Duration: 12 January 2003 to 13 February 2003
|e-Learning is now a clear feature of the learning landscape. One of the most exciting dimensions of e-Learning is its proven ability to remove some of the barriers faced by many people in accessing traditional learning opportunities. However, despite its potential for engaging a broader community of learners, e-Learning has not yet been fully embedded in our teaching and learning practice. This Learning Theme will provide an opportunity to debate the potential for e-Learning to contribute to the regionís widening participation agenda and the practical steps needed to make this happen.
This Learning Theme follows on from the recent regional conference, Adding the 'e' to Learning, which set out to explore the potential of learning and technology as a catalyst for workforce development. The conference demonstrated how much more work needs to be done locally, regionally and nationally for learners to get all that they want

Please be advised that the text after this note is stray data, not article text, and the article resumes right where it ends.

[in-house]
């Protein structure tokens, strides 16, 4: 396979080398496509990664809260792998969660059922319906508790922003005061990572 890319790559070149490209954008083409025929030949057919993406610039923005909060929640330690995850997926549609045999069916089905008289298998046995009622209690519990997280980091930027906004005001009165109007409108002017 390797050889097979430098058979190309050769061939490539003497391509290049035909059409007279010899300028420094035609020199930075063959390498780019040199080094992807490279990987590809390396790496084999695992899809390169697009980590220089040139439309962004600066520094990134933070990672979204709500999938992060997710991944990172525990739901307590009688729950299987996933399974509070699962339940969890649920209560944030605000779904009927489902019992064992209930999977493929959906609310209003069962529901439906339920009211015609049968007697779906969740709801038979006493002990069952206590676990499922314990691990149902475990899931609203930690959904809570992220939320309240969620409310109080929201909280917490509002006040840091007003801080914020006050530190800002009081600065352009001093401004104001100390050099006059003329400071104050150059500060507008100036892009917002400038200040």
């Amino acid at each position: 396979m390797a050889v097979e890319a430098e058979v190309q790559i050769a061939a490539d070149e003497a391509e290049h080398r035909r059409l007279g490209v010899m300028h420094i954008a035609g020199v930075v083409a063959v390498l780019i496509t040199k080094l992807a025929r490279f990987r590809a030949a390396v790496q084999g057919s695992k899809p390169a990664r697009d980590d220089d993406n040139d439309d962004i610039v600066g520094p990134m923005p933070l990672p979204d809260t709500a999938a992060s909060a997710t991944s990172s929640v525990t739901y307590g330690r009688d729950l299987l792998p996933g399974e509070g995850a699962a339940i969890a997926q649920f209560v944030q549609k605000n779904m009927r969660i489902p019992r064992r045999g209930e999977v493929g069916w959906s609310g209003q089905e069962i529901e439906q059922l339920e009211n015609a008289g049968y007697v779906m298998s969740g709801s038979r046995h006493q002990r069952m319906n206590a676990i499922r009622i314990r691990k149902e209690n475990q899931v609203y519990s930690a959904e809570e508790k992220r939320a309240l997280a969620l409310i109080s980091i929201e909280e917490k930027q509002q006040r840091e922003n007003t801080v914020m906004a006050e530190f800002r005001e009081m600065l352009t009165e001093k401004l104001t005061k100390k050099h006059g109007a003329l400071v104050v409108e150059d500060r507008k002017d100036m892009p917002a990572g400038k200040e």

and need from the possibilities of the technologies. It further emphasised the
need for practical support, more effectively embedding e-Learning into more traditional
curricula, and strategies for engaging non-learners.
The Learning Theme will also coincide with the Government's consultation, Towards a Unified e-Learning Strategy, which aims to 'turn the pockets of e-learning excellence we already have into standard features of learning and teaching'.
Evidence suggests that e-learning can have a motivational effect for learners. ICT can be an attractive route into learning for those with poor literacy and numeracy skills. Greater accessibility, opportunities for self-paced learning and the flexibility to respond to different learning styles are also potential benefits to learners. But, despite a growing understanding of the potential of e-Learning, there remains a range of barriers to its uptake and successful implementation. The lack of access to Broadband in the South West is one obvious example.
During this Theme we considered:
Research briefs, summarising
our research and findings are also available.
The report is available to download online (see below for links). If you would like to receive a copy of the report please email email@example.com